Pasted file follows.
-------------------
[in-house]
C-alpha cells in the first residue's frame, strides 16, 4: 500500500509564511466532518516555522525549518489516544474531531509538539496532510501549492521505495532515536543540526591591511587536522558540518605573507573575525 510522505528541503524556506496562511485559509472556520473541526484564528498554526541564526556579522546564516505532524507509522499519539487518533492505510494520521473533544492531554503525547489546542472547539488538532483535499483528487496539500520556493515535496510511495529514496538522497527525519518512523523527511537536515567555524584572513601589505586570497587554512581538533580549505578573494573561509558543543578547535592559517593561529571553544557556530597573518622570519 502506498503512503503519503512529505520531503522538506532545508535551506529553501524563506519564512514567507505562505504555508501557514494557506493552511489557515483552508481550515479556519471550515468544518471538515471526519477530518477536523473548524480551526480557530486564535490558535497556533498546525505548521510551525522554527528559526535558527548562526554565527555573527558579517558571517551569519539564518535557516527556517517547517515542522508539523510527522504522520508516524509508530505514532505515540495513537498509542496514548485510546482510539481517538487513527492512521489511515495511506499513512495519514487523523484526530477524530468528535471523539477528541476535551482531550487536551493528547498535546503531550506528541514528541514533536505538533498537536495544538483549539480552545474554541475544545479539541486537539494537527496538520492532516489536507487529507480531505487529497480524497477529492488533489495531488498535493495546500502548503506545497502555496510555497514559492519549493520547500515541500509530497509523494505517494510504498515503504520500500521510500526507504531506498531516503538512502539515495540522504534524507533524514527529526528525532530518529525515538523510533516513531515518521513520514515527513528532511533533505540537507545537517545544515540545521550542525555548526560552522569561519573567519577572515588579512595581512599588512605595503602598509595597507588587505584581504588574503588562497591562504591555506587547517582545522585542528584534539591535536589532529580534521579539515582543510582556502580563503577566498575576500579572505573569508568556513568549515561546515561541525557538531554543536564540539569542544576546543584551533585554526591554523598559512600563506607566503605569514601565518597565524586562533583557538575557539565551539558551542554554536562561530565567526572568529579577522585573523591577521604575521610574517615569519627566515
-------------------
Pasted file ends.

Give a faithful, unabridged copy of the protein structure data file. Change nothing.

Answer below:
[in-house]
C-alpha cells in the first residue's frame, strides 16, 4: 500500500509564511466532518516555522525549518489516544474531531509538539496532510501549492521505495532515536543540526591591511587536522558540518605573507573575525 510522505528541503524556506496562511485559509472556520473541526484564528498554526541564526556579522546564516505532524507509522499519539487518533492505510494520521473533544492531554503525547489546542472547539488538532483535499483528487496539500520556493515535496510511495529514496538522497527525519518512523523527511537536515567555524584572513601589505586570497587554512581538533580549505578573494573561509558543543578547535592559517593561529571553544557556530597573518622570519 502506498503512503503519503512529505520531503522538506532545508535551506529553501524563506519564512514567507505562505504555508501557514494557506493552511489557515483552508481550515479556519471550515468544518471538515471526519477530518477536523473548524480551526480557530486564535490558535497556533498546525505548521510551525522554527528559526535558527548562526554565527555573527558579517558571517551569519539564518535557516527556517517547517515542522508539523510527522504522520508516524509508530505514532505515540495513537498509542496514548485510546482510539481517538487513527492512521489511515495511506499513512495519514487523523484526530477524530468528535471523539477528541476535551482531550487536551493528547498535546503531550506528541514528541514533536505538533498537536495544538483549539480552545474554541475544545479539541486537539494537527496538520492532516489536507487529507480531505487529497480524497477529492488533489495531488498535493495546500502548503506545497502555496510555497514559492519549493520547500515541500509530497509523494505517494510504498515503504520500500521510500526507504531506498531516503538512502539515495540522504534524507533524514527529526528525532530518529525515538523510533516513531515518521513520514515527513528532511533533505540537507545537517545544515540545521550542525555548526560552522569561519573567519577572515588579512595581512599588512605595503602598509595597507588587505584581504588574503588562497591562504591555506587547517582545522585542528584534539591535536589532529580534521579539515582543510582556502580563503577566498575576500579572505573569508568556513568549515561546515561541525557538531554543536564540539569542544576546543584551533585554526591554523598559512600563506607566503605569514601565518597565524586562533583557538575557539565551539558551542554554536562561530565567526572568529579577522585573523591577521604575521610574517615569519627566515